Postponed Congo presidential vote further delayed until 2019
A presidential election that had been postponed until the end of 2017 cannot take place until April 2019, an election official in the Democratic Republic of Congo (DRC) said on Tuesday. The announcement immediately sparked strong condemnation by the Congolese opposition.
Corneille Nangaa, the president of the country‘s electoral commission, CENI, said the delay was necessary because insurrectionist violence in the central Kasai region was impeding voter registration.
He said registration was expected to be complete by January 2018 and that officials would then need 504 days to prepare the presidential vote.
Delay after delay
President Joseph Kabila, who has been in power since the 2001 assignation of his father Laurent Kabila, had made a deal with opposition parties in December to hold the election before the end of 2017.
The president already reached the constitutional two-term limit before that point, but a court ruled that he could stay in office until a new election.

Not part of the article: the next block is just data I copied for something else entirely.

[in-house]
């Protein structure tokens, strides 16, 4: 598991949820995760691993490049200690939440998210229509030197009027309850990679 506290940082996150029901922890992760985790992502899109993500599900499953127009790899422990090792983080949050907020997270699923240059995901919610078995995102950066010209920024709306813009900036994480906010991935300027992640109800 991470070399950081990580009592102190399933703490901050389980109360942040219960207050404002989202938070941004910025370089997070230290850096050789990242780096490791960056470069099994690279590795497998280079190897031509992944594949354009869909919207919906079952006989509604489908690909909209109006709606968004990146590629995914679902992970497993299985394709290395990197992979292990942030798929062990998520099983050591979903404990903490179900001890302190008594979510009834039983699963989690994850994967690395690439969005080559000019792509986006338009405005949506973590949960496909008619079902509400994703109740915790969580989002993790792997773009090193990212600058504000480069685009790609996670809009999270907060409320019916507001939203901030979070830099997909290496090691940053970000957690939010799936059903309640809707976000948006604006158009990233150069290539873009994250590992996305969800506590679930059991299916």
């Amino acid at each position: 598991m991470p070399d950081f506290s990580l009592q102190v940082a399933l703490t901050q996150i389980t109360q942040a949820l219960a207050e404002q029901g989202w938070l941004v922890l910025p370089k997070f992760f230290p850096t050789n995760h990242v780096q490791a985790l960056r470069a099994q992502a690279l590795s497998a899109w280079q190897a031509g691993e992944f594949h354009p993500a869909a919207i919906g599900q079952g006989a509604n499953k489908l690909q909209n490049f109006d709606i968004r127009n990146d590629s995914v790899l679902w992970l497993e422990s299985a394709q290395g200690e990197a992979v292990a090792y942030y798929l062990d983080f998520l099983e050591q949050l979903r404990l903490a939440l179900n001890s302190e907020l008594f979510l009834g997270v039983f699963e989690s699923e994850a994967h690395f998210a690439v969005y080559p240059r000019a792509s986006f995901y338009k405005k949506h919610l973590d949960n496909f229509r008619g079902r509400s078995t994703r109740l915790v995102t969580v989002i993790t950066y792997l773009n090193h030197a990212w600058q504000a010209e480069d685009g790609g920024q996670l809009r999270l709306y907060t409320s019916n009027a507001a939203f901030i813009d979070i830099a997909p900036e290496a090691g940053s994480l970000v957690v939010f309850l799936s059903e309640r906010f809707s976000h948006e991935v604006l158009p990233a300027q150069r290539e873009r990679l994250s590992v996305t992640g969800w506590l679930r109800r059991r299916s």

The initial delay generated deadly protests across the country, and there are fears that Tuesday’s postponement could make a tense situation far worse.
“For us it’s very clear that what (the electoral commission) is saying is just the plan of President Kabila, who wants to stay in power,” said Christophe Lutundula, a member of the Congolese opposition group, Rassemblement.
Opposition leader Claudel Lubaya told news agency Reuters that “everything now rests on the shoulders of the population, which must take matters into its own hands.”
President Kabila’s spokesman has repeatedly said that CENI makes decisions over electoral schedules independently of the government.
UN stresses urgency
Speaking to the UN Security Council, French Ambassador Francois Delattre said on Wednesday that the December deal had already been “very much delayed and the Security Council has repeatedly stressed the urgency faced by (Congo).”
President Kabila had committed himself to holding the election in a speech to the UN in September, but did not say when he expected it to take place.
Maman Sidikou, the head of the UN peacekeeping mission in the DRC, told the Security Council that international donors had only given CENI 6 percent of the $123 million (104 million euros) it needed to operate effectively.
With the latest delay, Sidikou said there had been a “re-emergence of a climate of political uncertainty and tensions” in the country of 77 million.
Since August 2016, violence in the Kasai region has claimed the lives of nearly 5,000 people and displaced around 1.4 million. The international red cross has said that armed fighting throughout the country has also left at least 7 million people needing emergency humanitarian assistance.